A character in a favorite book of mine Cryptonomicon by Neil Stephenson at one point talks about fuck you money, in the book he has a spreadsheet that calculates the absolute value of FUM depending on a load of external factors. Essentially FUM is enough to do what you damn well please and to say no to any job offer. Obviously the do what you please part will differ from person to person so of course the amount does as well.

Its never going to be  small number, the assumption is that it is enough to replace income as well as doing fun stuff.

Most people spend their whole live saving just to replace their income with the return on their savings. Its called retirement. Hmm, I'm impatient.

In the Four Hour Work Week, Tim Ferris talks at leg about creating a small simple business to generate enough income to support a life of adventure. Its not designed to make millions just enough. The most important thing about it is that from the start it is designed to be automated and give you free time at the same time as income.

Getting to FUM on an hourly rate is always going to be an issue, no matter what your hourly rate.

Just need an idea for something now, there are loads of nice ideas in the book but they seem to have got stuck in my head and blocked my usual creativity.

The general theme i finding a proven product in one market (geographical or demographic) and repurpose it to another. Thats got to be doable hasn't it? 
 
 
A long while ago I was thinking about how all electrical stuff in the home is incredibly dumb, its not its fault it was built that way. The problem with anything in the home is that infrastructure is expensive, especially in old homes (mine is 105 years old, insulation would be a start). One of the reasons that wireless has become so popular, to the extent that people just forget how well cables work. One day I'll be able to get a Gbps over wireless and I'll be happy.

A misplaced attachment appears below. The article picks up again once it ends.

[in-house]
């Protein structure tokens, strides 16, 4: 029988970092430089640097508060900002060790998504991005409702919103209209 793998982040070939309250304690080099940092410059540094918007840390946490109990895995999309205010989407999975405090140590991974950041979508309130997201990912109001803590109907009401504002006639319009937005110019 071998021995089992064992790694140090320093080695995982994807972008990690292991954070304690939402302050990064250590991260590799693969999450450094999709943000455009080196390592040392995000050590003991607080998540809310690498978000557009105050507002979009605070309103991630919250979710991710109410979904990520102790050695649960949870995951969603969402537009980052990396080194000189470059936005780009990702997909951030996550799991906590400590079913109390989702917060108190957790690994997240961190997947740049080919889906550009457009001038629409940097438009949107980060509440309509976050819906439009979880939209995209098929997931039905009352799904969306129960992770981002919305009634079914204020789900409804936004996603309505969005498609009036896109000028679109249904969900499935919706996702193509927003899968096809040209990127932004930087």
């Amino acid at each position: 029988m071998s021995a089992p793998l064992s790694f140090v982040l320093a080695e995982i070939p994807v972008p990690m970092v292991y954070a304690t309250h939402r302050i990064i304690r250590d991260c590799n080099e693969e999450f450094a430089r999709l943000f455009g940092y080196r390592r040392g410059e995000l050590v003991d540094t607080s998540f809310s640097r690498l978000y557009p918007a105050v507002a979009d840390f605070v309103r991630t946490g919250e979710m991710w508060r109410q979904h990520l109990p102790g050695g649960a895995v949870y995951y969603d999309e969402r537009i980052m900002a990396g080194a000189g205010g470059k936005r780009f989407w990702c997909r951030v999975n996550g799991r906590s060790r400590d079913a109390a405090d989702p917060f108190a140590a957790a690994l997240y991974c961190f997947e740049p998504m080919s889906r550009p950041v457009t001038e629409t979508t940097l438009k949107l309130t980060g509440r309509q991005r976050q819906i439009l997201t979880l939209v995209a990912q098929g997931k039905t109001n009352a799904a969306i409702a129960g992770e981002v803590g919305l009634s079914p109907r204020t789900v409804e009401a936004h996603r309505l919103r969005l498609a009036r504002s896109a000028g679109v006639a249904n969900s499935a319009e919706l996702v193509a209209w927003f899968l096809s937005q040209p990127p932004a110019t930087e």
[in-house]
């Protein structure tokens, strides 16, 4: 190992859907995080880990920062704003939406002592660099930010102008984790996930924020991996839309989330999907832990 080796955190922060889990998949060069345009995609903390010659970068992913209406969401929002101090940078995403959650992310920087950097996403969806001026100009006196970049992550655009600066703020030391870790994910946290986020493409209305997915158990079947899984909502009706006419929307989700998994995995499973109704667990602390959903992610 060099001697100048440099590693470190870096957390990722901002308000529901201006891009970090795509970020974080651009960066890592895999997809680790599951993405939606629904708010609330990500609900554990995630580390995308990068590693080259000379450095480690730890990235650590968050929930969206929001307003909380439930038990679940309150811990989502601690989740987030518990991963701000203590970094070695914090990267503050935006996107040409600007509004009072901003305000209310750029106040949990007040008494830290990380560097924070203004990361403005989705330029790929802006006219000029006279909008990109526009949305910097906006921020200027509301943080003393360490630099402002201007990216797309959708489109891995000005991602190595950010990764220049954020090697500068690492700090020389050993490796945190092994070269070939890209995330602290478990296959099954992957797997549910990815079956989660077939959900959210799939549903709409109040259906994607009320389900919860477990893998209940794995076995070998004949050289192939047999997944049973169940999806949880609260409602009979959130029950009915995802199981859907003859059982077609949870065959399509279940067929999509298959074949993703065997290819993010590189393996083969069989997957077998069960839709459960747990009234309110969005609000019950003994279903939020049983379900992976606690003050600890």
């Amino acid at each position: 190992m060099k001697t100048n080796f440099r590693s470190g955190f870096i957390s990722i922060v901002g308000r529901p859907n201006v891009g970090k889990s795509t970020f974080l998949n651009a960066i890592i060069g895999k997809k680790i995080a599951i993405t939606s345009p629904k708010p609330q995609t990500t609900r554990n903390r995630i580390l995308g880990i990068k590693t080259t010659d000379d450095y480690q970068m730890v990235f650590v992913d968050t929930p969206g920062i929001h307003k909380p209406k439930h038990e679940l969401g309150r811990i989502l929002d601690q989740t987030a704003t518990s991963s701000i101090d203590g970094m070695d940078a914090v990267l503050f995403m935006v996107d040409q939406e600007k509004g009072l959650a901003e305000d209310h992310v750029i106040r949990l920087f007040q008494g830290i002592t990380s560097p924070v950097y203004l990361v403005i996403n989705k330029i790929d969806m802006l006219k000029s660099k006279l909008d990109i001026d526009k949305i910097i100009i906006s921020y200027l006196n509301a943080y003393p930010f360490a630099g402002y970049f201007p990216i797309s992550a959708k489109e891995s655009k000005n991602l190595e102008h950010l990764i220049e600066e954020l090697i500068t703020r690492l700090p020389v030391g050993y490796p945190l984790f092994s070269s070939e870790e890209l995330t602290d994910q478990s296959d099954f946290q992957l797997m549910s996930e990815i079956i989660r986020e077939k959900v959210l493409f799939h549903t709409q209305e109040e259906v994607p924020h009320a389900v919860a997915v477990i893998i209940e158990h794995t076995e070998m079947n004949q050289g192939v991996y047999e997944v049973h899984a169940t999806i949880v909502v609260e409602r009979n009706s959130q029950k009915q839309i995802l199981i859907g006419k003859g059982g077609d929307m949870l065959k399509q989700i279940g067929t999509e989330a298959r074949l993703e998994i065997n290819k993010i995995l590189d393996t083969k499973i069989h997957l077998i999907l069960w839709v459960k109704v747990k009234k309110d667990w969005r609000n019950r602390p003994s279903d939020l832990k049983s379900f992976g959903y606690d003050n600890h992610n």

Anyway back to the point, houses are dumb. I was thinking that is should be possible to hijack existing infrastructure. Specifically light switches and sockets, they are all over the place, the conform to a standard size and they have power.

So why now, well I've just seen a video of an Arduino micro controller working with a touch screen. Now I know its possible to communicate over power lines, and you could throw in a load of sensors: temp, infra red, sound etc. To Actually do stuff you would need a speaker and probably a big fat mains switch but that again is totally doable.

So what coud you do with this setup, here are few ideas:
  • Smart heating controller
  • Lighting that follows you round the house
  • Baby monitor
  • Home alarm

All I need now is for Apple to go out and build them, shiny. Google have made a move in the right direction with the Android Open Accessory stuff, but that will be less shiny.
 
 
I can't design worth a damn, and I've never claimed that I can. I make things work someone else will have to make them pretty and intuitive. Obviously this stuff matters though, an interface designed by a developer, do not want.

I thought I'd have a play with 99designs and see how things worked out. My contracting company is called Mostly Monkey so I thought I'd omission a logo for the company. I like logos, they do a lot of explaining in a very small space.

I've gone for the cheapest version of the service, so far I'm quite liking the results that are coming back. Have a look and see for yourself.
 

Clay

5/23/2011

0 Comments

 
I'm thinking that Clay is going to be very useful for view models and testing. The lack of intellisense will mean that I actually have to remember what the hell I've called things, but maybe that will result in better names. And there is a NuGet package as well, how nice.